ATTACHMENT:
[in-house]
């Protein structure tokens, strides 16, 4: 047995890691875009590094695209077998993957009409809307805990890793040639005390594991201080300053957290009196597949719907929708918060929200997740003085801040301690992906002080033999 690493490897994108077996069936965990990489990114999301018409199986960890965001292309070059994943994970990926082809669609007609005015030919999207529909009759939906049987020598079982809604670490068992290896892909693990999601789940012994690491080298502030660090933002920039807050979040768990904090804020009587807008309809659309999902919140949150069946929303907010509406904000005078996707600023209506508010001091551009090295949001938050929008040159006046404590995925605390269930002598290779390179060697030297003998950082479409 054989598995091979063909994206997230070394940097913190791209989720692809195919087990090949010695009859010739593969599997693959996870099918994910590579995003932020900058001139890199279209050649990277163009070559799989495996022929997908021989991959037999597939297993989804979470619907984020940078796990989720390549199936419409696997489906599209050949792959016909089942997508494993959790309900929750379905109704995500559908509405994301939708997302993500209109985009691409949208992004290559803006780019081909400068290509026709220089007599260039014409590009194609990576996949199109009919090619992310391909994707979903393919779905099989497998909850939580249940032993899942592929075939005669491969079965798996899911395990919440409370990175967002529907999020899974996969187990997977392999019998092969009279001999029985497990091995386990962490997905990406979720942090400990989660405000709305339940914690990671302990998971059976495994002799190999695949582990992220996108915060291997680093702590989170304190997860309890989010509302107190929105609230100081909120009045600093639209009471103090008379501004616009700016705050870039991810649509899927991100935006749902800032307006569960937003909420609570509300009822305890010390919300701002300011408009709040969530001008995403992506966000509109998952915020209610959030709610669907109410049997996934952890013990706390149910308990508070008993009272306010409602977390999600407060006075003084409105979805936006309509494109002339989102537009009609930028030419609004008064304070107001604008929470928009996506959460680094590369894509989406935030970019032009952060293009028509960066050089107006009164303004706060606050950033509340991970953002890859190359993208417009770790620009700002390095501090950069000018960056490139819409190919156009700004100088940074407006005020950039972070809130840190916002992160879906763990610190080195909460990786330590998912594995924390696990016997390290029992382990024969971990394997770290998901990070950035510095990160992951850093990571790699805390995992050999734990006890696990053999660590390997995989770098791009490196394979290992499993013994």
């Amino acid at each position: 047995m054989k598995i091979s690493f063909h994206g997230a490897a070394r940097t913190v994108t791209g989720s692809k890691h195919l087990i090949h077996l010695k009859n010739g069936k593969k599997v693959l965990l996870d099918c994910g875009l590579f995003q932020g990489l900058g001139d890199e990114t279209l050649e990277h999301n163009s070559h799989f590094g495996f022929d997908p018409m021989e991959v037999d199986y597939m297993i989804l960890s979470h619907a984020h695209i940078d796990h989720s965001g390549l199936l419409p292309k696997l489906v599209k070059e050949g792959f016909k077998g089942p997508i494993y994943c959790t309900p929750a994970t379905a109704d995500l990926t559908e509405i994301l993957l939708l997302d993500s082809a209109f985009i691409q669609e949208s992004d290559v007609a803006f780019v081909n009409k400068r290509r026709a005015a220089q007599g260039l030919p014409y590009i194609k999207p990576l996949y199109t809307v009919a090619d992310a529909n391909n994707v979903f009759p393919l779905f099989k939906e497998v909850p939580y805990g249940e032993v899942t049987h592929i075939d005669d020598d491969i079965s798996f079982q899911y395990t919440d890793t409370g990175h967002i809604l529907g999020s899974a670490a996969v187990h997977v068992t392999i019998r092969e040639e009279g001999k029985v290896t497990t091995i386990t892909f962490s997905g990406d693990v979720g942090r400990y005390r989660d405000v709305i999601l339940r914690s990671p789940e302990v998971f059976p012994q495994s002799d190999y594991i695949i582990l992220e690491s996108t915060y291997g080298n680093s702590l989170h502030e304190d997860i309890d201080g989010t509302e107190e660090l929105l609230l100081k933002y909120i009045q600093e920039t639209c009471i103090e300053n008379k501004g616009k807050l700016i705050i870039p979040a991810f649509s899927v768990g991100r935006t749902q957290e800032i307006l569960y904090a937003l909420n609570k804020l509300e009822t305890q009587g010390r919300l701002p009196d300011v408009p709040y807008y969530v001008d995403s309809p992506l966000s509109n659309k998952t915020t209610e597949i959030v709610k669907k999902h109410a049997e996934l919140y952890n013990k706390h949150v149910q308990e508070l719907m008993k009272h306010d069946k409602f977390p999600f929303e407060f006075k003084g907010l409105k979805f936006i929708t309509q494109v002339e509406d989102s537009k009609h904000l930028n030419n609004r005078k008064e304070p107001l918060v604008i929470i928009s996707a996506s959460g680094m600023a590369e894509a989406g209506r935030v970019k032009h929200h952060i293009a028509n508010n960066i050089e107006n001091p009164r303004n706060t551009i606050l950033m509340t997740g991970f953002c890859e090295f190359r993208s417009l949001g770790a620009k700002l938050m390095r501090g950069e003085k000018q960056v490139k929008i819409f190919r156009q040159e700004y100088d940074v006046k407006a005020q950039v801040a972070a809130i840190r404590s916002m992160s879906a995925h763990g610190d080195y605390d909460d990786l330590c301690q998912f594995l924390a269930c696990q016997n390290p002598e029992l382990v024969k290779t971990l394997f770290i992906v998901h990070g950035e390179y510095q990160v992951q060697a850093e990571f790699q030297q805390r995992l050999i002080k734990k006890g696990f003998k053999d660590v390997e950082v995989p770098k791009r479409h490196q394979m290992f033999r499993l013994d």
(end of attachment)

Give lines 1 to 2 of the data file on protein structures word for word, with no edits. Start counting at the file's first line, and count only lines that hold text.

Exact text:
[in-house]
């Protein structure tokens, strides 16, 4: 047995890691875009590094695209077998993957009409809307805990890793040639005390594991201080300053957290009196597949719907929708918060929200997740003085801040301690992906002080033999 690493490897994108077996069936965990990489990114999301018409199986960890965001292309070059994943994970990926082809669609007609005015030919999207529909009759939906049987020598079982809604670490068992290896892909693990999601789940012994690491080298502030660090933002920039807050979040768990904090804020009587807008309809659309999902919140949150069946929303907010509406904000005078996707600023209506508010001091551009090295949001938050929008040159006046404590995925605390269930002598290779390179060697030297003998950082479409 054989598995091979063909994206997230070394940097913190791209989720692809195919087990090949010695009859010739593969599997693959996870099918994910590579995003932020900058001139890199279209050649990277163009070559799989495996022929997908021989991959037999597939297993989804979470619907984020940078796990989720390549199936419409696997489906599209050949792959016909089942997508494993959790309900929750379905109704995500559908509405994301939708997302993500209109985009691409949208992004290559803006780019081909400068290509026709220089007599260039014409590009194609990576996949199109009919090619992310391909994707979903393919779905099989497998909850939580249940032993899942592929075939005669491969079965798996899911395990919440409370990175967002529907999020899974996969187990997977392999019998092969009279001999029985497990091995386990962490997905990406979720942090400990989660405000709305339940914690990671302990998971059976495994002799190999695949582990992220996108915060291997680093702590989170304190997860309890989010509302107190929105609230100081909120009045600093639209009471103090008379501004616009700016705050870039991810649509899927991100935006749902800032307006569960937003909420609570509300009822305890010390919300701002300011408009709040969530001008995403992506966000509109998952915020209610959030709610669907109410049997996934952890013990706390149910308990508070008993009272306010409602977390999600407060006075003084409105979805936006309509494109002339989102537009009609930028030419609004008064304070107001604008929470928009996506959460680094590369894509989406935030970019032009952060293009028509960066050089107006009164303004706060606050950033509340991970953002890859190359993208417009770790620009700002390095501090950069000018960056490139819409190919156009700004100088940074407006005020950039972070809130840190916002992160879906763990610190080195909460990786330590998912594995924390696990016997390290029992382990024969971990394997770290998901990070950035510095990160992951850093990571790699805390995992050999734990006890696990053999660590390997995989770098791009490196394979290992499993013994």